When your child has a sore throat, it can be a worrying time for any parent. This is especially true if you are unsure of the cause or how to relieve the discomfort.
Fortunately, there are many things that you can do to help make your child feel better and reduce the duration and severity of their sore throat. While consulting your family doctor should always be the first step in treating any illness, some home remedies can help comfort your child. But which home remedies work?
Blueberry Pediatrician Dr. Casey Sommerfeld discusses some of the most effective home remedies for relieving a sore throat in children, from salt water to honey to ice cream.
Symptoms of a sore throat
“Sore throat” might sound self-explanatory, but the pain type and severity depend on its cause. The Mayo Clinic notes some ways a sore throat might present itself:
- Pain or a scratchy sensation in the throat
- Pain that worsens with swallowing or talking
- Difficulty swallowing
- Sore, swollen glands in your neck or jaw
- Swollen, red tonsils
- White patches or pus on your tonsils
- A hoarse or muffled voice
Sore throat causes
There are many different reasons why a child may complain of sore throat. We’ve segmented those reasons into three categories: strep pharyngitis, viral pharyngitis, and viral upper respiratory infection.
Strep pharyngitis, or strep throat, is a bacterial infection typically caused by Streptococcus pyogenes, also called group A streptococcus. These bacteria are contagious and are spread through droplets of saliva when an infected person coughs or sneezes or when food or drinks are shared.
If your child is over 3 years old, you or your doctor can perform a throat swab test to confirm whether your child has strep throat. In the test, a cotton swab is rubbed against the back of your child's throat and tonsils. If you’d like to conduct the test at home, chat with a Blueberry pediatrician, and then order a five-minute rapid strep test. Depending on your child's test results, medication will be prescribed.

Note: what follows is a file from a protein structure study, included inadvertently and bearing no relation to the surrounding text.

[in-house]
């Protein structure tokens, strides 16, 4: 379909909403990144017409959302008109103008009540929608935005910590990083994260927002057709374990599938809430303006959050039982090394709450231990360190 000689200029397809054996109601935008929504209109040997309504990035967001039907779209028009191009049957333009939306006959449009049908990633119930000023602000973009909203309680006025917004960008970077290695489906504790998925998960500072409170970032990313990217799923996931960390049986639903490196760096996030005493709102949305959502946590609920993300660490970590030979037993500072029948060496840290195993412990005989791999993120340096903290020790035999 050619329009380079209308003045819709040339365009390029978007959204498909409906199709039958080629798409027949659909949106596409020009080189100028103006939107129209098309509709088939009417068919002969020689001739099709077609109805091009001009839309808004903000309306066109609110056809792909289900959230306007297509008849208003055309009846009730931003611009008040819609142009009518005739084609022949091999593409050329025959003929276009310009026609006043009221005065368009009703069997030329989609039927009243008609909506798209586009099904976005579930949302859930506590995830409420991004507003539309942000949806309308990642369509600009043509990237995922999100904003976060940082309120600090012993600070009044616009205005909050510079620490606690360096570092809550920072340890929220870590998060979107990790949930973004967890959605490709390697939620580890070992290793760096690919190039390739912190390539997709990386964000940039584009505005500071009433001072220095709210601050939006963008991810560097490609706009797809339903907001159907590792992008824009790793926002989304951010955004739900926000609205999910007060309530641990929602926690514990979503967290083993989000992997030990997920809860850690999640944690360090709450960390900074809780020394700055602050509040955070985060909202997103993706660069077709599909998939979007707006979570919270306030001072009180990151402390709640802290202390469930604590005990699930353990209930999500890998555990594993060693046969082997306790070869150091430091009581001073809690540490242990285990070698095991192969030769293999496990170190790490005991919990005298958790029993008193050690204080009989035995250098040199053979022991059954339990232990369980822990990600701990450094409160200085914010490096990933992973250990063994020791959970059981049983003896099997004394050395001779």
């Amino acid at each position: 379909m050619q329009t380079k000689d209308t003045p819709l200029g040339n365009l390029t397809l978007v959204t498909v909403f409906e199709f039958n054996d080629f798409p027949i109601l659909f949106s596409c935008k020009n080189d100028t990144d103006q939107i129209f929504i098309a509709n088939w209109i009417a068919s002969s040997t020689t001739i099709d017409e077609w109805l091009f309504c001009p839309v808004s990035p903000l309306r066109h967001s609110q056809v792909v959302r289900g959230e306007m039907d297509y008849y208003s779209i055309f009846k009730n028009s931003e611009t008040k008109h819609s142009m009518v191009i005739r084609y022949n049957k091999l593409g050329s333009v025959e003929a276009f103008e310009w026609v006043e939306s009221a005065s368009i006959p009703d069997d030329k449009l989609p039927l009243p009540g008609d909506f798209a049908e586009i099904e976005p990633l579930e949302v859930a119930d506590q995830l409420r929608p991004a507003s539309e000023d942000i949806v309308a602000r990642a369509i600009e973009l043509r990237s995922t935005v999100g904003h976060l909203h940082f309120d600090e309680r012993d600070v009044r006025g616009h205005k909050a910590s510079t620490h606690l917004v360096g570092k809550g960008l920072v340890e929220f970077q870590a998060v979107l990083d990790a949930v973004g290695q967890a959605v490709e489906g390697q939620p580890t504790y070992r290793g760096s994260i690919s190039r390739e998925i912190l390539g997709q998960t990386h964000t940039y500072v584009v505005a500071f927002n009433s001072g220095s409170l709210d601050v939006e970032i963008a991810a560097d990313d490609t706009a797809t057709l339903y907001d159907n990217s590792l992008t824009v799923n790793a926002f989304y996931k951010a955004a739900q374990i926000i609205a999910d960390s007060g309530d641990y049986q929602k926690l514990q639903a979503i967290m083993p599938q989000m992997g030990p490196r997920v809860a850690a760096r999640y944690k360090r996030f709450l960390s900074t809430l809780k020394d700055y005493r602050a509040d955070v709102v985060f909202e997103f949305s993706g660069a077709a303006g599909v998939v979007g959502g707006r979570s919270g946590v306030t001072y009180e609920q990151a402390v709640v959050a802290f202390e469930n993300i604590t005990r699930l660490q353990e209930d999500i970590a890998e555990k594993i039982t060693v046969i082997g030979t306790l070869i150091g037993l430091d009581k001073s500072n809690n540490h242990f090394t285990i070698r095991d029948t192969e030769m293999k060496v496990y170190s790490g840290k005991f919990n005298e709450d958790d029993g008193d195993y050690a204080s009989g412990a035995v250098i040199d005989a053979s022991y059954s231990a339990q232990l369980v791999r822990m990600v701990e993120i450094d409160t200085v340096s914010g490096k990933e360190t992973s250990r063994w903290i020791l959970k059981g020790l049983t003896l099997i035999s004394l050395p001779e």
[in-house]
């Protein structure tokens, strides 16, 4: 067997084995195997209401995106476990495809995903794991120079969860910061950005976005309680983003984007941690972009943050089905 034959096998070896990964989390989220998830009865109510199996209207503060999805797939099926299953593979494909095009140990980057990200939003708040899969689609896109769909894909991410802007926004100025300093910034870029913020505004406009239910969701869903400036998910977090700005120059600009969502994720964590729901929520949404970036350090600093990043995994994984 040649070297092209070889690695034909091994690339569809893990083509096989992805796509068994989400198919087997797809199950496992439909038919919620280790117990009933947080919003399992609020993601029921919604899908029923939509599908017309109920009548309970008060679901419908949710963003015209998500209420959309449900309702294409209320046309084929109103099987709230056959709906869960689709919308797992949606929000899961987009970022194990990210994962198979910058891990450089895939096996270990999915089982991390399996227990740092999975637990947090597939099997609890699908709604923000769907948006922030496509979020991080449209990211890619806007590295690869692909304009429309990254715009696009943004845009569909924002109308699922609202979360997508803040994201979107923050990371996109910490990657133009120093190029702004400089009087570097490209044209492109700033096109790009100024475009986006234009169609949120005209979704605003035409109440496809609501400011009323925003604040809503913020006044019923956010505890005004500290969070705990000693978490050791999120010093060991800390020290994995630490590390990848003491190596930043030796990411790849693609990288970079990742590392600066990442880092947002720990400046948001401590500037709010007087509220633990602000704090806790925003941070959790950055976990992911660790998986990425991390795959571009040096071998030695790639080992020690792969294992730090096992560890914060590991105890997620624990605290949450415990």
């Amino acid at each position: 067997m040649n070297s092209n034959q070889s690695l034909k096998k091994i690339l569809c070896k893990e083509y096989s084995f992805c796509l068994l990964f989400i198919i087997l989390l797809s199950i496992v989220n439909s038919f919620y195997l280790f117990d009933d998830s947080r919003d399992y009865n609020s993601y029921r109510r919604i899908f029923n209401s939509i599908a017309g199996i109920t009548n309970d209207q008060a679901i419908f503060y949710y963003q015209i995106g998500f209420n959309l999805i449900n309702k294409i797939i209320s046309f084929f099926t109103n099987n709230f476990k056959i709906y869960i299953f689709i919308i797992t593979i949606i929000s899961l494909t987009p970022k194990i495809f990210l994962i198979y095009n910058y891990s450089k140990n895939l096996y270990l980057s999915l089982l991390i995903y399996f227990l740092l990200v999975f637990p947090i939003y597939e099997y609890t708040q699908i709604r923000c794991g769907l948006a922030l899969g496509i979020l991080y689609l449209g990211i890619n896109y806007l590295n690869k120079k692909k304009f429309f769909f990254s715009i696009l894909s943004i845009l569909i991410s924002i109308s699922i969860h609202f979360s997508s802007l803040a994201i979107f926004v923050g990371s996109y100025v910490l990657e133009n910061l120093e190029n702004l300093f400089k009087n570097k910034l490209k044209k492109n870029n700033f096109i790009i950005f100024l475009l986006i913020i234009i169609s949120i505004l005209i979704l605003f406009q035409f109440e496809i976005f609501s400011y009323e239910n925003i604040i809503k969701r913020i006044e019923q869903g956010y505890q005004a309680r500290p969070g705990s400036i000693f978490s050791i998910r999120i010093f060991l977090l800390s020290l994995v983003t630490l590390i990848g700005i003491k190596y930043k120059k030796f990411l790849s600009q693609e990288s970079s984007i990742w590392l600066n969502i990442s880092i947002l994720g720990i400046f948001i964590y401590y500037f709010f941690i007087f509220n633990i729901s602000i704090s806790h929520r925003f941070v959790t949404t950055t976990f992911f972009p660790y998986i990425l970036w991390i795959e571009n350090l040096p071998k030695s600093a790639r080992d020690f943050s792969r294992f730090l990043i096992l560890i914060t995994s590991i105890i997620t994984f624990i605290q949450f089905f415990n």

Viral pharyngitis is inflammation of the pharynx, a tube in the back of the throat that sits between the tonsils and voice box. It occurs when specific viruses infect the pharynx directly, such as mononucleosis, hand, foot, and mouth disease, enterovirus (herpangina), adenovirus (frequently occurs with pink eye), and COVID-10.
These viruses can be diagnosed through examination or at-home or in-office testing. For at-home diagnosis, you can connect with a pediatrician through the Blueberry Pediatrics app, where you’ll receive guidance on taking pictures of the throat and administering at-home tests if needed. After a diagnosis, a doctor will advise treatment and prescribe medication if necessary.
Viral upper respiratory infections
Viruses that cause the common cold, such as rhinovirus and coronavirus, and the influenza virus, can lead to upper respiratory infections. These viruses can be diagnosed through examination or, in some cases, testing, and initial symptoms may start with a sore throat and quickly progress to a runny nose, congestion, and cough.
Additionally, your child may be experiencing sore throat due to:
- Post nasal drip from a viral infection, sinus infection, or allergic rhinitis
- Local irritation from dryness (hot-air heating in the winter or mouth breathing), foreign body. or chemical exposure
- Referred pain from the teeth, enlarged neck lymph nodes, or otitis media (ear infection)
- More serious infections such as retropharyngeal abscess, peritonsillar abscess, epiglottitis
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What to do if your child has a sore throat
Treatment for your child’s throat pain depends on the underlying cause and can range from simple home remedies to doctor-prescribed antibiotics or other medications. Your doctor will advise you on the best course of action, but there are things you can do to help keep your child comfortable.
First, it’s important to keep your child hydrated. Encourage fluid intake by offering sips of warm or cold liquids - like herbal tea, vegetable or chicken broth, or chicken soup - throughout the day.
If your child does not want to drink or eat due to pain or fever, give them Ibuprofen (kids over six months) or Tylenol (any age) and try again once their pain is under control. When feeding your child, prioritize easy-to-swallow foods like mashed potatoes